image

Figure 3. The linkage disequilbrium for the −11391,−11377,+45,+276 variants in the adiponectin gene in A) Healthy men in NPHSII B) The healthy controls in the North and South of Europe in the HIFMECH study.

Download figure to PowerPoint

Table 4.  A) Adiponectin haplotypes and risk of cardiovascular disease and type 2 diabetes in NPHSII B) Adiponectin haplotypes and risk of type 2 diabetes in NPHSII in those with and without obesity (BMI>30Kg/m2).
A)
11391 −11377 +45 +276No CHD freqCHD freqHR1 (95% CI)No diabetes freqWith diabetes freqHR1 (95% CI)
GCTG0.3910.3881.000.3910.3611.00
GGTG0.2280.2661.20 (0.93–1.56) p = 0.170.2310.2551.19 (0.87–1.63) p = 0.26
GCTT0.1900.1670.84 (0.63–1.11) p = 0.220.1890.1851.08 (0.76–1.54) p = 0.66
GCGG0.0830.0821.07 (0.72–1.60) p = 0.730.0840.0760.94 (0.59–1.50) p = 0.80
ACTT0.0530.0571.58 (0.98–2.57) p = 0.060.0550.0450.85 (0.45–1.61) p = 0.62
ACGG0.0210.0120.60 (0.29–1.22) p = 0.160.0190.0321.80 (0.81–3.99) p = 0.15
GGGG0.0160.0130.87 (0.50–1.51) p = 0.610.0150.0292.34 (0.98–5.60) p = 0.06
GGTT0.0160.0110.94 (0.57–1.57) p = 0.820.0150.0160.90 (0.22–3.72) p = 0.88
ACTG0.0020.002-0.0010.0004-
GCGT0.00060.0005-0.00060.0004-
Global P value 0.35 0.40
B)
−11391/−11377/+45/+276LEAN HR1(95% CI)OBESE HR1(95% CI)Interaction
  1. 1age and practice adjusted, - insufficient numbers with haplotype

GCTG1.001.00-
GGTG1.10 (0.74–1.64) p = 0.641.55 (0.86–2.81) p = 0.15P = 0.36
GCTT0.84 (0.53–1.33) p = 0.461.86 (0.93–3.70) p = 0.08P = 0.04
GCGG0.59 (0.29–1.20) p = 0.14-1.82 (0.86–3.87) p = 0.12P = 0.05
ACTT0.68 (0.29–1.56) p = 0.36-1.58 (0.47–5.34) p = 0.46-P = 0.33
ACGG2.32 (0.99–5.46) p = 0.0540.58 (0.05–6.65) p = 0.66P = 0.25-
GGGG2.74 (0.93–8.07) p = 0.070.80 (0.11–5.68) p = 0.82-P = 0.39
GGTT-3.91 (0.58–26.4) p = 0.16-
ACTG---
GCGT---

HIFMECH

Baseline characteristics

ADIPOQ genotypes were determined in 99% of the individual variants and the genotype frequencies and baseline characteristics of the study population are shown in Table 5. All genotypes were in Hardy-Weinburg equilibrium and genotype frequency did not differ between the Northern and Southern samples for any of the variants.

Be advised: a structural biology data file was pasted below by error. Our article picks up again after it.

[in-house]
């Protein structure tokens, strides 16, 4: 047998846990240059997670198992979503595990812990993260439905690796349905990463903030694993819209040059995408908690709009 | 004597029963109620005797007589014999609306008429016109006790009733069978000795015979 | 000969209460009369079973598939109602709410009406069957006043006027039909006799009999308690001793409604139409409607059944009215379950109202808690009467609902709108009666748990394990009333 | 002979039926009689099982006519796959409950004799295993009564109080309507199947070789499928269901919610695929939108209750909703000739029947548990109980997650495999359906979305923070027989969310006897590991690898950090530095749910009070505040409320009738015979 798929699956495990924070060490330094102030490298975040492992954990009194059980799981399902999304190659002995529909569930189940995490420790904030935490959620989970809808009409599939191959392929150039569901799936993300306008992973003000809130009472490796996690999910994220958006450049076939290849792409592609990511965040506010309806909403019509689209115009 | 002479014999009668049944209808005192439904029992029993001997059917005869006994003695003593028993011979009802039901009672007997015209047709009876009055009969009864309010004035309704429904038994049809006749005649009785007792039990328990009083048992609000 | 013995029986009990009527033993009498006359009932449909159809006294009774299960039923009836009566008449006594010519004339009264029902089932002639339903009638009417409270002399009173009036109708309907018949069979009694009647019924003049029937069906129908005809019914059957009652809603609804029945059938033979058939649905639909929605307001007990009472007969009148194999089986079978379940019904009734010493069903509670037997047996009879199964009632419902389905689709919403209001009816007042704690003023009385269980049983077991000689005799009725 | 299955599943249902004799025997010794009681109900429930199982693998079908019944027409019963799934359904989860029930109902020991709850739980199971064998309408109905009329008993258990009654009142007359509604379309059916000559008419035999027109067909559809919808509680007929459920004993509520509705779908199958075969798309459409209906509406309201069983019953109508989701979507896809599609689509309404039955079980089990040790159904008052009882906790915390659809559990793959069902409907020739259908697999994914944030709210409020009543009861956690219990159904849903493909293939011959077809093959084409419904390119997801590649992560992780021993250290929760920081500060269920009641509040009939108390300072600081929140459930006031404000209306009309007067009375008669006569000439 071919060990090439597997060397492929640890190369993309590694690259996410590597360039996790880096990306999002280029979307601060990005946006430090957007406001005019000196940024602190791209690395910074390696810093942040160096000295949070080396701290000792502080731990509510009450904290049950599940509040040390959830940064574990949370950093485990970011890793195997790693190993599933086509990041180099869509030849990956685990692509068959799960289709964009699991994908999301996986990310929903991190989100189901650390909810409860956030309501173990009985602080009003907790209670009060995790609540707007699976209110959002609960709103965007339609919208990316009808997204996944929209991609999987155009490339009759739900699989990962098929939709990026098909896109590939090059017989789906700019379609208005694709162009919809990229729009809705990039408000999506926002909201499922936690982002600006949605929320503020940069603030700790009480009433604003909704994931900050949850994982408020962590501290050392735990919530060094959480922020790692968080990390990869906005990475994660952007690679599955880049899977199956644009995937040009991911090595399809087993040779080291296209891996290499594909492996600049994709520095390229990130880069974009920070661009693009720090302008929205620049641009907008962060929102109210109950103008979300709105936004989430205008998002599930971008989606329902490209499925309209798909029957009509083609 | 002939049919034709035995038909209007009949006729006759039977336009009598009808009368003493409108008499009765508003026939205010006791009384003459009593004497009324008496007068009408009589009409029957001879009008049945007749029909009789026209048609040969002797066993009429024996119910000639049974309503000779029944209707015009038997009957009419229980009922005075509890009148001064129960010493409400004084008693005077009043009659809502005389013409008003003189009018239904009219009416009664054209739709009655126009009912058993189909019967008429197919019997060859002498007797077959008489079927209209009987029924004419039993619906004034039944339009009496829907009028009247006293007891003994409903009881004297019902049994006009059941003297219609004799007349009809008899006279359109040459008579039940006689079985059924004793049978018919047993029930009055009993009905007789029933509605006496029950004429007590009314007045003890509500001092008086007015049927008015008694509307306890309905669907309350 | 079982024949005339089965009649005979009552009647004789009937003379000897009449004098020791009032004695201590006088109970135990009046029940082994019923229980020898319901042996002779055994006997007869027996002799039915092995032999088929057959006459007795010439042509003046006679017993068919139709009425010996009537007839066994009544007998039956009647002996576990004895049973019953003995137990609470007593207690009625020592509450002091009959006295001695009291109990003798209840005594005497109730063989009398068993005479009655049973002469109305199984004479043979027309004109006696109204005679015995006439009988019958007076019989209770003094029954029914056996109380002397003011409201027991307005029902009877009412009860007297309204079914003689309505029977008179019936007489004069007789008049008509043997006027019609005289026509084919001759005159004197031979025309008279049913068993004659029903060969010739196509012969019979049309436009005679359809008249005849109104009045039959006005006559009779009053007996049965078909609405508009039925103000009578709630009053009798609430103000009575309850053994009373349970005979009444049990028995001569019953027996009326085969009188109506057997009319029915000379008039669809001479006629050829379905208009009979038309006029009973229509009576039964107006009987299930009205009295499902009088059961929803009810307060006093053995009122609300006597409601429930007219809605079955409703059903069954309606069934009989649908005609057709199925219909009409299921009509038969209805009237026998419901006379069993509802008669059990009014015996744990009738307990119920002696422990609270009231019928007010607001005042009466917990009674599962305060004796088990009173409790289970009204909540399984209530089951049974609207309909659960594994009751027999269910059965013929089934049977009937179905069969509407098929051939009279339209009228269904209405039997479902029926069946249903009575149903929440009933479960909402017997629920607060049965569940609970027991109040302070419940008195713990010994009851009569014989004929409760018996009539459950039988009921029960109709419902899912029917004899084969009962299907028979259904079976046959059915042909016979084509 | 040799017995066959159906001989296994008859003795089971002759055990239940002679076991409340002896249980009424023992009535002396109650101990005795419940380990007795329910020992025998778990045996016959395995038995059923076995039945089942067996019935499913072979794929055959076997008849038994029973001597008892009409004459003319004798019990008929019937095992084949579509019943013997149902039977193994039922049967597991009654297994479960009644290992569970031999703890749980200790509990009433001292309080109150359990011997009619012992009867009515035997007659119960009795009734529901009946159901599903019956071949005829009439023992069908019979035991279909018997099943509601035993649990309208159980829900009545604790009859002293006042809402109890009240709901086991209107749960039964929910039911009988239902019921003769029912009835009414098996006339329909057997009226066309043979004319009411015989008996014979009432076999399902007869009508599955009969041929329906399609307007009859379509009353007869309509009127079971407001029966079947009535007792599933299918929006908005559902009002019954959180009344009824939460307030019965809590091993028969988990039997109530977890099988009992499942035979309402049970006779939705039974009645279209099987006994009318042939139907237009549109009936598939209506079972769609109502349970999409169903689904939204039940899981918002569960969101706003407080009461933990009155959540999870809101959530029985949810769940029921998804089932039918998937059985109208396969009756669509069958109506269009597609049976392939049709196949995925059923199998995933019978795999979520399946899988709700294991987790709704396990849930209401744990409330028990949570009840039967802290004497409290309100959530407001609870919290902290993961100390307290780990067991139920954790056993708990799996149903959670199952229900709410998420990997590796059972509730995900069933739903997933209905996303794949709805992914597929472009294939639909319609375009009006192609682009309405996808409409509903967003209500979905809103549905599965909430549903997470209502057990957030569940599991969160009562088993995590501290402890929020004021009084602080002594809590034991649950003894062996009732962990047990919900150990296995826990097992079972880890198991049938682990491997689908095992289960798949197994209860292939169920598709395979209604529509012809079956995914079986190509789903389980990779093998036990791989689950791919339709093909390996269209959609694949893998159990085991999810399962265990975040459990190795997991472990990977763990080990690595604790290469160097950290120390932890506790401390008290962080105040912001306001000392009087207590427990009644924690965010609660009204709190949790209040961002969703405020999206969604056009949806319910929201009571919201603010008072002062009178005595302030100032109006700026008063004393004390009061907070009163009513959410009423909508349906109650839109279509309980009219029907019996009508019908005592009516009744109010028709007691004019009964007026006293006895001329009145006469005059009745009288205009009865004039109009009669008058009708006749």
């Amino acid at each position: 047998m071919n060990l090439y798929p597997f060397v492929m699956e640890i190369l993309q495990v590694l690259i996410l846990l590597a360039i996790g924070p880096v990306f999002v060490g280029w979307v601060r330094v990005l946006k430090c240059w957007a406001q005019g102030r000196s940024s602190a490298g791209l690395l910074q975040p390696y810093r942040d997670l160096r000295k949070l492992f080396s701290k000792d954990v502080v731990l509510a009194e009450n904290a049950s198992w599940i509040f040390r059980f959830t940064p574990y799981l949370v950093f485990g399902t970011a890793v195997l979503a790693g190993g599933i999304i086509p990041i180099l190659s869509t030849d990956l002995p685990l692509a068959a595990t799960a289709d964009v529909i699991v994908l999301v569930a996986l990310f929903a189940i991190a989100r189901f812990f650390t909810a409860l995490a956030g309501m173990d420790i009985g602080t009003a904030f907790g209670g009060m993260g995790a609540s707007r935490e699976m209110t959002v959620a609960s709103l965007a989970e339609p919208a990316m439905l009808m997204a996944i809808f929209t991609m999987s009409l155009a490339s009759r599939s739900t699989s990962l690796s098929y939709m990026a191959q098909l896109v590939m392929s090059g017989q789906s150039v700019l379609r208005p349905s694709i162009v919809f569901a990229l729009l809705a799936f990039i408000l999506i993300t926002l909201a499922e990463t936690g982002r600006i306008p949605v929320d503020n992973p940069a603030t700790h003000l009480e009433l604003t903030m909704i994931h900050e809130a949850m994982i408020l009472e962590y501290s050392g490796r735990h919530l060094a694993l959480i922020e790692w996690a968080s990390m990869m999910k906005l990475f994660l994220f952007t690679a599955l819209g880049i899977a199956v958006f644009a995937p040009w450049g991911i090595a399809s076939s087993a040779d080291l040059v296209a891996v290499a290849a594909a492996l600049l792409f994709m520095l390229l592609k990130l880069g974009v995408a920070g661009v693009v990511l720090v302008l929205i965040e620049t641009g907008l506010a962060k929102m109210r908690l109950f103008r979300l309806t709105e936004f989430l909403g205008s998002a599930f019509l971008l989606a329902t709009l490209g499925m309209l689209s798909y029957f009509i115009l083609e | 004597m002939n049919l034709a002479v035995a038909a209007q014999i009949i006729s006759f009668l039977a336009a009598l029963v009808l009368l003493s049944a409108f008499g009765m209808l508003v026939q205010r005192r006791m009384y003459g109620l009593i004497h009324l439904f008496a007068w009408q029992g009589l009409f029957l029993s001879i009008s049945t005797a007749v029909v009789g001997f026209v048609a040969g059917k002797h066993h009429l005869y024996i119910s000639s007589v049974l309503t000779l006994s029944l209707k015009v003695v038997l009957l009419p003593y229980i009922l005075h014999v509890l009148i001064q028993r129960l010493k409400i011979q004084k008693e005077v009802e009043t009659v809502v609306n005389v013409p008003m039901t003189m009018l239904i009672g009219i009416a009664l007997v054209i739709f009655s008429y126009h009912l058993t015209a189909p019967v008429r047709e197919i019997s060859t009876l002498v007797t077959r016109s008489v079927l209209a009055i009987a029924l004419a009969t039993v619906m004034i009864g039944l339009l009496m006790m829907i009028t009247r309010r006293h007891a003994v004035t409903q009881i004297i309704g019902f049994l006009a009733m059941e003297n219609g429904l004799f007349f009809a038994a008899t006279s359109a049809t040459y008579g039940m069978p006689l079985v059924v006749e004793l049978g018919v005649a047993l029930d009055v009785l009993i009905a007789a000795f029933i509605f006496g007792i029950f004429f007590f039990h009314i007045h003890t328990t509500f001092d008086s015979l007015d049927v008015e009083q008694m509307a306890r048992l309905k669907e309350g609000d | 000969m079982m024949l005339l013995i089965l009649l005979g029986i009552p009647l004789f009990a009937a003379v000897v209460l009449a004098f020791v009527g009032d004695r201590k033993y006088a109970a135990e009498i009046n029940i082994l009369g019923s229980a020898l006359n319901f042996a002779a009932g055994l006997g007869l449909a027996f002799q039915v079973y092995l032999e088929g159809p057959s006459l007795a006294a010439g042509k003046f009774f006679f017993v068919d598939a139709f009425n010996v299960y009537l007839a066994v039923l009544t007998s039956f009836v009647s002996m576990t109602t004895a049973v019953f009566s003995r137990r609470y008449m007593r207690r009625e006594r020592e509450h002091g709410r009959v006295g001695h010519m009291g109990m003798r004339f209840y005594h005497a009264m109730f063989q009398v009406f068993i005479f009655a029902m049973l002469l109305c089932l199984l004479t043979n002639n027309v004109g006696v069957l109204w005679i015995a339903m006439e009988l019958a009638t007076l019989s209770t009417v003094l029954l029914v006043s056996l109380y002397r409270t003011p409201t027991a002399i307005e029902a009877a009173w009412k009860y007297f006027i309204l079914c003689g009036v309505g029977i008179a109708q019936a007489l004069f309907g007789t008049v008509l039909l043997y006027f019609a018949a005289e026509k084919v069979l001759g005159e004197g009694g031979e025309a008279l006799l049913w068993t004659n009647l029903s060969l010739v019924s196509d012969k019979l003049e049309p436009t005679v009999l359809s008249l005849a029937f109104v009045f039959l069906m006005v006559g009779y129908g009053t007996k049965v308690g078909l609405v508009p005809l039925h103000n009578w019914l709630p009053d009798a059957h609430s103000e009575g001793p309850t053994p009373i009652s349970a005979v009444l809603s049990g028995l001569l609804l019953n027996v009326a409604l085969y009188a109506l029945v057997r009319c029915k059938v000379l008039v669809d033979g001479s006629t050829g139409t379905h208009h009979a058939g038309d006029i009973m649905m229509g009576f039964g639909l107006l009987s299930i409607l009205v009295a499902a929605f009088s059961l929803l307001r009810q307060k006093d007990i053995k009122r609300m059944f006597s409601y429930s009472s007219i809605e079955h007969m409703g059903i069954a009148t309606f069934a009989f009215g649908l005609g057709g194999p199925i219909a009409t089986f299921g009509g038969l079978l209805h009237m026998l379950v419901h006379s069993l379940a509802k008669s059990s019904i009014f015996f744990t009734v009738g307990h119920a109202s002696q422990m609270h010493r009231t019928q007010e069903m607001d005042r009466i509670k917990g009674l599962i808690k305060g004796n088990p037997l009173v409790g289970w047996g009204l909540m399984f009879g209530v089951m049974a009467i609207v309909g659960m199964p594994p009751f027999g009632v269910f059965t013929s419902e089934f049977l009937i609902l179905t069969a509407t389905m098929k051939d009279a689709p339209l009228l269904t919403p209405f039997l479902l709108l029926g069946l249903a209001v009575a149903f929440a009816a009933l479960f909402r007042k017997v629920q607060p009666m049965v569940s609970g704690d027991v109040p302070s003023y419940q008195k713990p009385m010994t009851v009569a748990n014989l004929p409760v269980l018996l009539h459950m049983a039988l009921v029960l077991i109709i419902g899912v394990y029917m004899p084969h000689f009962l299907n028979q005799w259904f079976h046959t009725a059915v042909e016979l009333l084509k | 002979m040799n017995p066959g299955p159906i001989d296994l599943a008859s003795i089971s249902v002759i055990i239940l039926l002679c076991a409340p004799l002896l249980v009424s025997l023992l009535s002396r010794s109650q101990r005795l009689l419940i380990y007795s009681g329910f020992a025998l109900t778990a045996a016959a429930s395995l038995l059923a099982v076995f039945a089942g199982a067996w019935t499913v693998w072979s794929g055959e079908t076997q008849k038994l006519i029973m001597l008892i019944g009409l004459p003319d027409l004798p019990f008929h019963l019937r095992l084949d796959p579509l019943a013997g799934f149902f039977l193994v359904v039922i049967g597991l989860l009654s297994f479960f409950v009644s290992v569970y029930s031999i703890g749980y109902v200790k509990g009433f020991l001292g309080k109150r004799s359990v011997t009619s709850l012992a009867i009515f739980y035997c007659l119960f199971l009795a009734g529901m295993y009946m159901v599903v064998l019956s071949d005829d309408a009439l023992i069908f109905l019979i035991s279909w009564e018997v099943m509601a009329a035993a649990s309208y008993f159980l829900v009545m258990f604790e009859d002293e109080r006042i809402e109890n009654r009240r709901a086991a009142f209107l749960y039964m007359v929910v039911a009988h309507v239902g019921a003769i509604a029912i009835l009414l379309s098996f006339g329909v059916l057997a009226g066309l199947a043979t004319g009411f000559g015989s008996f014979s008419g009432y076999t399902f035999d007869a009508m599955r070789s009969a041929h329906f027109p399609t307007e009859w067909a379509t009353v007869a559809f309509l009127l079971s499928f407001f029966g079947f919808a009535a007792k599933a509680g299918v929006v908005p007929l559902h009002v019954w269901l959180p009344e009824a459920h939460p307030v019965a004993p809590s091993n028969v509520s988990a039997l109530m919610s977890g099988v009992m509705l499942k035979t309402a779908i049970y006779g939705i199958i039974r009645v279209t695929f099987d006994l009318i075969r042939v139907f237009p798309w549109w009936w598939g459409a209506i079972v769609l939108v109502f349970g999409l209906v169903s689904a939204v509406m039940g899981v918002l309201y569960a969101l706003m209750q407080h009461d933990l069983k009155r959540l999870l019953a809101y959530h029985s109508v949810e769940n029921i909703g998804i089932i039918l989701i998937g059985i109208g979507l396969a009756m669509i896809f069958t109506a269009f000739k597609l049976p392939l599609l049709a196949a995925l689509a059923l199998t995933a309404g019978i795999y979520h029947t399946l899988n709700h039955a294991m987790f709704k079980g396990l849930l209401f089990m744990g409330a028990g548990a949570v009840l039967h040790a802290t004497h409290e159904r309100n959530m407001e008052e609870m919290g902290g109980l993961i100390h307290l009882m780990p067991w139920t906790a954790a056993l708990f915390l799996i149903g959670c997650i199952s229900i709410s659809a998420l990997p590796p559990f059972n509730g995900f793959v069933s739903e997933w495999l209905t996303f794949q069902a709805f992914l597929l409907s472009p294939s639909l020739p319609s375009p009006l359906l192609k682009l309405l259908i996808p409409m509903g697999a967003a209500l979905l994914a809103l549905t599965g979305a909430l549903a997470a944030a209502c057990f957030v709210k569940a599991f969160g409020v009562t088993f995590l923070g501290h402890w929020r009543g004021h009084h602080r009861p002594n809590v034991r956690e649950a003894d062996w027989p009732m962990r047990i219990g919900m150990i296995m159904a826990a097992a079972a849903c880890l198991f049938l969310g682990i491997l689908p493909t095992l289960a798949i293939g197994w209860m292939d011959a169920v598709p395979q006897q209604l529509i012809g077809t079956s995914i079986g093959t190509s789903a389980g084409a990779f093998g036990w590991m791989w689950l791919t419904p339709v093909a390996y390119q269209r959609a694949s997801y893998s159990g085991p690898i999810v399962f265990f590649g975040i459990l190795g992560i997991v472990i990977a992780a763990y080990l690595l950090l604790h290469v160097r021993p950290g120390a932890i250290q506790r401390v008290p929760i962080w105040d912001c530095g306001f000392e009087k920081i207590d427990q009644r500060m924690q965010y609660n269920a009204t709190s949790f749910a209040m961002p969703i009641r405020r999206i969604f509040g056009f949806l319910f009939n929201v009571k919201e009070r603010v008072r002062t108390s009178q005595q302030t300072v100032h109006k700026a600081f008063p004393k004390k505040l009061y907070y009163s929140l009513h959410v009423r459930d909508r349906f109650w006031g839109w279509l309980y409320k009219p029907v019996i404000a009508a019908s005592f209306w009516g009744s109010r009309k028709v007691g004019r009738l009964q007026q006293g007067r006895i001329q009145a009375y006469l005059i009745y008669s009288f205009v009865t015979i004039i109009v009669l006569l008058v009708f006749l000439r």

Table 5.  The baseline characteristics of the subjects recruited to the HIFMECH study
 NORTHSOUTHN v S
CasesControlsp*CasesControlsp*
MeanSDMeanSDMeanSDMeanSD
Age(yrs)53.15.152.75.00.3351.05.650.55.60.28<0.01
BMI (Kg/m2)27.23.425.83.1<0.0126.93.326.43.20.040.35
Blood pressure (mmHg)130/8217/9130/8415/80.62126/8116/10126/8413/90.83<0.01
0.03 <0.010.66
Smoking-Current/Ex (%)76.82.862.13.1<0.0186.32.062.42.7<0.010.08
Diabetes-Type 2 (%)11.22.10-<0.0111.21.80-<0.010.98
Cholesterol (mmol/L)5.661.225.710.990.655.181.115.390.940.02<0.01
Triglyceride (mmol/L)1.990.831.520.60<0.011.790.721.390.61<0.010.01
Adiponectin genotypeNORTHSOUTHN v SHW ∧
Genotype frequencies [N]Genotype frequencies[N]
CasesControlsCasesControls
  1. The blood pressure and lipid parameters include those on anti-hypertensive and lipid lowering agents, respectively. N v S = North v South. Insulin, triglycerides and BMI are log transformed. ∧ Deviation from Hardy-Weinburg equilibrium.

11391 GG/GA/AA201/30/2205/41/1245/48/3253/66/20.440.83
11377 CC/CG/GG118/97/17139/90/15160/120/18190/107/230.740.64
+45 TT/TG/GG165/60/8173/67/5195/94/4211/101/60.100.08
+276 GG/GT/TT117/95/17124/94/22149/121/25165/131/210.910.91
Cardiovascular disease

The genotype distribution in cases and controls is shown in Table 2C. The risk of having cardiovascular disease was only associated with the −11377 promoter variant. The odds of myocardial infarction in the presence of the G allele were 1.30([1.01–1.68]: p = 0.04) times greater than the homozygous CC wild-type. This effect persisted when controlled for age and smoking (1.44[1.09–1.90]: p = 0.01), but when adjusting further for factors known to be correlated with serum adiponectin (BMI, cholesterol, triglycerides and insulin) the odds ratio just included 1(1.39[0.97–2.00]; p = 0.07)(Figure 1B).

Type 2 diabetes

Type 2 diabetes was not examined in the HIFMECH study due to the low number of cases. However, better metabolic characterization of these subjects allowed us to examine a number of adverse metabolic phenotypes not available in NPHSII. When all the ADIPOQ variants were examined in the Northern Europe sample for effect on Body Mass Index (BMI), Waist hip ratio (WHR), cholesterol, triglycerides or fasting insulin, in either cases or controls there was only one significant association between −11391G and BMI (Supplementary Table 3A). This is in contrast to the Southern Europe sample, where all the ADIPOQ variants were associated with at least one feature of insulin resistance (Supplementary Table 3B). The number of associations observed in the South was significantly higher than the number observed in the North (p = 0.01).